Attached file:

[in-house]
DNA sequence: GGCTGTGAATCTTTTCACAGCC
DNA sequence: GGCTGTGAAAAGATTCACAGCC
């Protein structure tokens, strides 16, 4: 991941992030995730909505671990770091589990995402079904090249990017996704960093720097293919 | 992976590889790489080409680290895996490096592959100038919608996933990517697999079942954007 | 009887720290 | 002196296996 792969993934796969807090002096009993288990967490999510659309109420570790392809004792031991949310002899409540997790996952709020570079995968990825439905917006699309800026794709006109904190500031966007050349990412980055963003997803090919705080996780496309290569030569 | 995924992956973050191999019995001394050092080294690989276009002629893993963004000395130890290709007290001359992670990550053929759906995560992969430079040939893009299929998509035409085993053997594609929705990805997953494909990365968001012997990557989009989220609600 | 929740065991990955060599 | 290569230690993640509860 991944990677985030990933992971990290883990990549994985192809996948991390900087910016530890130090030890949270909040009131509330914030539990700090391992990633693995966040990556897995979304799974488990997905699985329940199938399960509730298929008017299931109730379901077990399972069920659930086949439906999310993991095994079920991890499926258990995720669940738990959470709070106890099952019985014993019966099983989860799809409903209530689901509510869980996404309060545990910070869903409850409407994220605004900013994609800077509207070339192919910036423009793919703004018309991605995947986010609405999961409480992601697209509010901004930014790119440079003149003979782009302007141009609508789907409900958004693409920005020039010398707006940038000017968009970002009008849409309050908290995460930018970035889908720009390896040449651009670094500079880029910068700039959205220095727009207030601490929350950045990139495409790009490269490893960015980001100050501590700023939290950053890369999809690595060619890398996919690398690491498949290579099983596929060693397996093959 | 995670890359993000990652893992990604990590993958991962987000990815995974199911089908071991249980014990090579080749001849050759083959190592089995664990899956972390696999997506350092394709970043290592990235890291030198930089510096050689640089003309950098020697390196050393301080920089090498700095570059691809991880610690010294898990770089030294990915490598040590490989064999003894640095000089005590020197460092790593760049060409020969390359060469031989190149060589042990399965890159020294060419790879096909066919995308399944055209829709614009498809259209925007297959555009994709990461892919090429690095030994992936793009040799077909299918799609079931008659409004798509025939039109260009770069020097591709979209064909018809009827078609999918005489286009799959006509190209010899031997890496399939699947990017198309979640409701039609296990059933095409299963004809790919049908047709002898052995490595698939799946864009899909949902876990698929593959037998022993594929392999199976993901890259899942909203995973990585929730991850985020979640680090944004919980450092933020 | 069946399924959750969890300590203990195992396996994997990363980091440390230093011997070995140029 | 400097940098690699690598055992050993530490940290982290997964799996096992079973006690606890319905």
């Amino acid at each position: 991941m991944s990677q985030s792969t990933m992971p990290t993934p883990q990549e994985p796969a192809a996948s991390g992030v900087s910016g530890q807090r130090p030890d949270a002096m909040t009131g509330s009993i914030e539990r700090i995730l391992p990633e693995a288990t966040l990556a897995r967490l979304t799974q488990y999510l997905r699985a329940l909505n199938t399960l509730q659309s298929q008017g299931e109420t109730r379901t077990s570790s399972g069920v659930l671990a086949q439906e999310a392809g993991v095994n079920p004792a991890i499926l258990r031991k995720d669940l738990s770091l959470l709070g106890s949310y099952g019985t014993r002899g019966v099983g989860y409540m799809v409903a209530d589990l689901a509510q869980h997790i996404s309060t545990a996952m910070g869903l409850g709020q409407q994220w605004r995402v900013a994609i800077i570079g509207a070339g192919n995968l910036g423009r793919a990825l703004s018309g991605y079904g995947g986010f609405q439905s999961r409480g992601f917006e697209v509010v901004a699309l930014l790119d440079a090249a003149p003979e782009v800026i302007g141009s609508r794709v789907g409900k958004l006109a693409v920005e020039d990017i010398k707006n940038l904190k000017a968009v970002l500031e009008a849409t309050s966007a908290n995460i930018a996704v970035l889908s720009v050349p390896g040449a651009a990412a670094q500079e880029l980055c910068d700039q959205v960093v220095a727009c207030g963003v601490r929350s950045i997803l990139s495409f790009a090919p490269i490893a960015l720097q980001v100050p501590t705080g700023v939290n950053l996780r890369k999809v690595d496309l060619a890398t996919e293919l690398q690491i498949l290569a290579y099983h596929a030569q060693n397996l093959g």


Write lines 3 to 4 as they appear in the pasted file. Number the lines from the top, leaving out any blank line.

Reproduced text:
DNA sequence: GGCTGTGAAAAGATTCACAGCC
């Protein structure tokens, strides 16, 4: 991941992030995730909505671990770091589990995402079904090249990017996704960093720097293919 | 992976590889790489080409680290895996490096592959100038919608996933990517697999079942954007 | 009887720290 | 002196296996 792969993934796969807090002096009993288990967490999510659309109420570790392809004792031991949310002899409540997790996952709020570079995968990825439905917006699309800026794709006109904190500031966007050349990412980055963003997803090919705080996780496309290569030569 | 995924992956973050191999019995001394050092080294690989276009002629893993963004000395130890290709007290001359992670990550053929759906995560992969430079040939893009299929998509035409085993053997594609929705990805997953494909990365968001012997990557989009989220609600 | 929740065991990955060599 | 290569230690993640509860 991944990677985030990933992971990290883990990549994985192809996948991390900087910016530890130090030890949270909040009131509330914030539990700090391992990633693995966040990556897995979304799974488990997905699985329940199938399960509730298929008017299931109730379901077990399972069920659930086949439906999310993991095994079920991890499926258990995720669940738990959470709070106890099952019985014993019966099983989860799809409903209530689901509510869980996404309060545990910070869903409850409407994220605004900013994609800077509207070339192919910036423009793919703004018309991605995947986010609405999961409480992601697209509010901004930014790119440079003149003979782009302007141009609508789907409900958004693409920005020039010398707006940038000017968009970002009008849409309050908290995460930018970035889908720009390896040449651009670094500079880029910068700039959205220095727009207030601490929350950045990139495409790009490269490893960015980001100050501590700023939290950053890369999809690595060619890398996919690398690491498949290579099983596929060693397996093959 | 995670890359993000990652893992990604990590993958991962987000990815995974199911089908071991249980014990090579080749001849050759083959190592089995664990899956972390696999997506350092394709970043290592990235890291030198930089510096050689640089003309950098020697390196050393301080920089090498700095570059691809991880610690010294898990770089030294990915490598040590490989064999003894640095000089005590020197460092790593760049060409020969390359060469031989190149060589042990399965890159020294060419790879096909066919995308399944055209829709614009498809259209925007297959555009994709990461892919090429690095030994992936793009040799077909299918799609079931008659409004798509025939039109260009770069020097591709979209064909018809009827078609999918005489286009799959006509190209010899031997890496399939699947990017198309979640409701039609296990059933095409299963004809790919049908047709002898052995490595698939799946864009899909949902876990698929593959037998022993594929392999199976993901890259899942909203995973990585929730991850985020979640680090944004919980450092933020 | 069946399924959750969890300590203990195992396996994997990363980091440390230093011997070995140029 | 400097940098690699690598055992050993530490940290982290997964799996096992079973006690606890319905």